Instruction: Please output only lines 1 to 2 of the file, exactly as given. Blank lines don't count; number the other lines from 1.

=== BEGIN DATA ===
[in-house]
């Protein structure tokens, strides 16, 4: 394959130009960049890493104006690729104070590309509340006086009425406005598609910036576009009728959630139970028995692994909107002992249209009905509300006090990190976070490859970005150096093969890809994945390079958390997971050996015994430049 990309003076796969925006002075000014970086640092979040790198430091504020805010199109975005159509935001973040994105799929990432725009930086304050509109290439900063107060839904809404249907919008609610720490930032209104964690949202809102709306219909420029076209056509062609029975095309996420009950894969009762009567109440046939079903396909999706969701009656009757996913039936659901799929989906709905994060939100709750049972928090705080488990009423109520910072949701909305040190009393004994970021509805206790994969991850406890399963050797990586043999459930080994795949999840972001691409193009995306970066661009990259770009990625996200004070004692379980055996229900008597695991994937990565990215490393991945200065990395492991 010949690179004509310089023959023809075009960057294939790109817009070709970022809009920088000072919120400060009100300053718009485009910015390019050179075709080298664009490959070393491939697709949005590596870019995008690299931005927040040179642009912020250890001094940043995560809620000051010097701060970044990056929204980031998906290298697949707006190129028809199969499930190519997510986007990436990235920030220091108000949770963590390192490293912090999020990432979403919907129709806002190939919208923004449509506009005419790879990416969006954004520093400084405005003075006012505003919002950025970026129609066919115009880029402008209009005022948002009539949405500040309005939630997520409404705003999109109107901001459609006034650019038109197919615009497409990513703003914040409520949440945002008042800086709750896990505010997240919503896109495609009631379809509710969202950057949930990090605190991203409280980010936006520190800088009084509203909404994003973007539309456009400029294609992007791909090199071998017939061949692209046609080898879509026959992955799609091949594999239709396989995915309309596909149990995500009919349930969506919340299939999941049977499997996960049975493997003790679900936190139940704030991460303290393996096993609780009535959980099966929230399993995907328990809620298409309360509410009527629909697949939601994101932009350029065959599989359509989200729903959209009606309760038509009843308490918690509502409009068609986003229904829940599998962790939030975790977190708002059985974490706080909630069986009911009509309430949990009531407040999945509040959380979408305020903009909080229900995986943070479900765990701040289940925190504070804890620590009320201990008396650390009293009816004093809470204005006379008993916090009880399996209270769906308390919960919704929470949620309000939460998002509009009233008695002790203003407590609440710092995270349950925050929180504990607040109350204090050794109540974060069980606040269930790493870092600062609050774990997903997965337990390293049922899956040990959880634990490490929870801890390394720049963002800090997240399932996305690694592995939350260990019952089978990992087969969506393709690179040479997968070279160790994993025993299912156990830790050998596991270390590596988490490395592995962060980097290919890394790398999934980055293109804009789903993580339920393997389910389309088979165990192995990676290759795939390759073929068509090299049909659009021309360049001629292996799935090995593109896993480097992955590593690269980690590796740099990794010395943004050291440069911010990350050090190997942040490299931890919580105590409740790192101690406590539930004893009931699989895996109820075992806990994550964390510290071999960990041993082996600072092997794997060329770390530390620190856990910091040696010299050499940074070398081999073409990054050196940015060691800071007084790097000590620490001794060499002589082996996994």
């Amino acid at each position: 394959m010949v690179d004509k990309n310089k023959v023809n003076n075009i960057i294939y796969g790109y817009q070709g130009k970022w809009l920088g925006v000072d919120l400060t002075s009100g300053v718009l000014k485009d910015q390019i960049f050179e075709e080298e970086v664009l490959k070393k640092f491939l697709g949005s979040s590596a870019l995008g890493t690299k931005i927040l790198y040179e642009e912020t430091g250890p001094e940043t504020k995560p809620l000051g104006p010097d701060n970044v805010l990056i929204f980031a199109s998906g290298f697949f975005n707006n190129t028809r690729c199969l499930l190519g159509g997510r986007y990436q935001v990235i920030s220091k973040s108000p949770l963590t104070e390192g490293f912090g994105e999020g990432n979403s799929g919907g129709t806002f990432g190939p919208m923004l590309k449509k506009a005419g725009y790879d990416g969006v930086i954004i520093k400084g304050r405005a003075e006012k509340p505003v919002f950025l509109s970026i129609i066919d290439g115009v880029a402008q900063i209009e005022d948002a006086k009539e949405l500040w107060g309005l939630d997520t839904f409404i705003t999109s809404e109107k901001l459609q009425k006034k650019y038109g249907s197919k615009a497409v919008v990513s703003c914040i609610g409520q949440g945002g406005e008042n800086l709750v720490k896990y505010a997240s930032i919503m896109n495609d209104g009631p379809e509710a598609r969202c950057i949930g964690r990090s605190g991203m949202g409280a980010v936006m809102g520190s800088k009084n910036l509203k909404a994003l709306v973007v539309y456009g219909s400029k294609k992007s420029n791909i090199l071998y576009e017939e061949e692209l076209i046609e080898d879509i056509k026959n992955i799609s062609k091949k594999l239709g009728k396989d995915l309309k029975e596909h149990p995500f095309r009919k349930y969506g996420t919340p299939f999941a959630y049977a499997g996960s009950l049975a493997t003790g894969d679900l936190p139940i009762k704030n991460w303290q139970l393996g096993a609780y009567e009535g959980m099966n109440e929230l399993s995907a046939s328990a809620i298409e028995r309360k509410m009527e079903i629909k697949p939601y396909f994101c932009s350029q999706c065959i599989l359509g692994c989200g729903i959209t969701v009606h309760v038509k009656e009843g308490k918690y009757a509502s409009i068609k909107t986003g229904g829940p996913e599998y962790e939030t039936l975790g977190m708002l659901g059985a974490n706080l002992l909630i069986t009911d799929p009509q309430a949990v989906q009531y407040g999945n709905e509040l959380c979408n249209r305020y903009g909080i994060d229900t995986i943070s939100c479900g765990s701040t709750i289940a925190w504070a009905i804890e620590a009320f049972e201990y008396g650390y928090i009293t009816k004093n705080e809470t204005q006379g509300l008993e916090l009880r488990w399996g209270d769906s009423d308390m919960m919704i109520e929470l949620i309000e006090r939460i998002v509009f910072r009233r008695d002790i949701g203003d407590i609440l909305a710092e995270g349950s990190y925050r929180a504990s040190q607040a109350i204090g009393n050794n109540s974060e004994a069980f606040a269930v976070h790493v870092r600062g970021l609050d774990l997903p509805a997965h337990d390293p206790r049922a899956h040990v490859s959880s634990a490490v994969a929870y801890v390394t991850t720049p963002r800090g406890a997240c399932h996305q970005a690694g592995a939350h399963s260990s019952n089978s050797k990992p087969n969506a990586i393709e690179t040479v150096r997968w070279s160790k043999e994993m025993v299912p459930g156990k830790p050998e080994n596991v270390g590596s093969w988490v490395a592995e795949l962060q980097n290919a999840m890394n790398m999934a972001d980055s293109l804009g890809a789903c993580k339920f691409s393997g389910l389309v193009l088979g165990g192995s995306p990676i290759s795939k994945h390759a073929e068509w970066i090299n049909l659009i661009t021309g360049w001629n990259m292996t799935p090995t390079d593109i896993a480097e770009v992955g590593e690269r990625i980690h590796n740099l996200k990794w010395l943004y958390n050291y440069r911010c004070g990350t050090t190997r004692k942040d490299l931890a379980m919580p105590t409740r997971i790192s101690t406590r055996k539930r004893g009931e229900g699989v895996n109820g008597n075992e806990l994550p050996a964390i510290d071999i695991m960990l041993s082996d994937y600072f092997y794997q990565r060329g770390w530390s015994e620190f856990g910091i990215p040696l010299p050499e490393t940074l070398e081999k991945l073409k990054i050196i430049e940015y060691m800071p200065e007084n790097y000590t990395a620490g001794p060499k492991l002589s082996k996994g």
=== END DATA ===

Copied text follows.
[in-house]
């Protein structure tokens, strides 16, 4: 394959130009960049890493104006690729104070590309509340006086009425406005598609910036576009009728959630139970028995692994909107002992249209009905509300006090990190976070490859970005150096093969890809994945390079958390997971050996015994430049 990309003076796969925006002075000014970086640092979040790198430091504020805010199109975005159509935001973040994105799929990432725009930086304050509109290439900063107060839904809404249907919008609610720490930032209104964690949202809102709306219909420029076209056509062609029975095309996420009950894969009762009567109440046939079903396909999706969701009656009757996913039936659901799929989906709905994060939100709750049972928090705080488990009423109520910072949701909305040190009393004994970021509805206790994969991850406890399963050797990586043999459930080994795949999840972001691409193009995306970066661009990259770009990625996200004070004692379980055996229900008597695991994937990565990215490393991945200065990395492991 010949690179004509310089023959023809075009960057294939790109817009070709970022809009920088000072919120400060009100300053718009485009910015390019050179075709080298664009490959070393491939697709949005590596870019995008690299931005927040040179642009912020250890001094940043995560809620000051010097701060970044990056929204980031998906290298697949707006190129028809199969499930190519997510986007990436990235920030220091108000949770963590390192490293912090999020990432979403919907129709806002190939919208923004449509506009005419790879990416969006954004520093400084405005003075006012505003919002950025970026129609066919115009880029402008209009005022948002009539949405500040309005939630997520409404705003999109109107901001459609006034650019038109197919615009497409990513703003914040409520949440945002008042800086709750896990505010997240919503896109495609009631379809509710969202950057949930990090605190991203409280980010936006520190800088009084509203909404994003973007539309456009400029294609992007791909090199071998017939061949692209046609080898879509026959992955799609091949594999239709396989995915309309596909149990995500009919349930969506919340299939999941049977499997996960049975493997003790679900936190139940704030991460303290393996096993609780009535959980099966929230399993995907328990809620298409309360509410009527629909697949939601994101932009350029065959599989359509989200729903959209009606309760038509009843308490918690509502409009068609986003229904829940599998962790939030975790977190708002059985974490706080909630069986009911009509309430949990009531407040999945509040959380979408305020903009909080229900995986943070479900765990701040289940925190504070804890620590009320201990008396650390009293009816004093809470204005006379008993916090009880399996209270769906308390919960919704929470949620309000939460998002509009009233008695002790203003407590609440710092995270349950925050929180504990607040109350204090050794109540974060069980606040269930790493870092600062609050774990997903997965337990390293049922899956040990959880634990490490929870801890390394720049963002800090997240399932996305690694592995939350260990019952089978990992087969969506393709690179040479997968070279160790994993025993299912156990830790050998596991270390590596988490490395592995962060980097290919890394790398999934980055293109804009789903993580339920393997389910389309088979165990192995990676290759795939390759073929068509090299049909659009021309360049001629292996799935090995593109896993480097992955590593690269980690590796740099990794010395943004050291440069911010990350050090190997942040490299931890919580105590409740790192101690406590539930004893009931699989895996109820075992806990994550964390510290071999960990041993082996600072092997794997060329770390530390620190856990910091040696010299050499940074070398081999073409990054050196940015060691800071007084790097000590620490001794060499002589082996996994």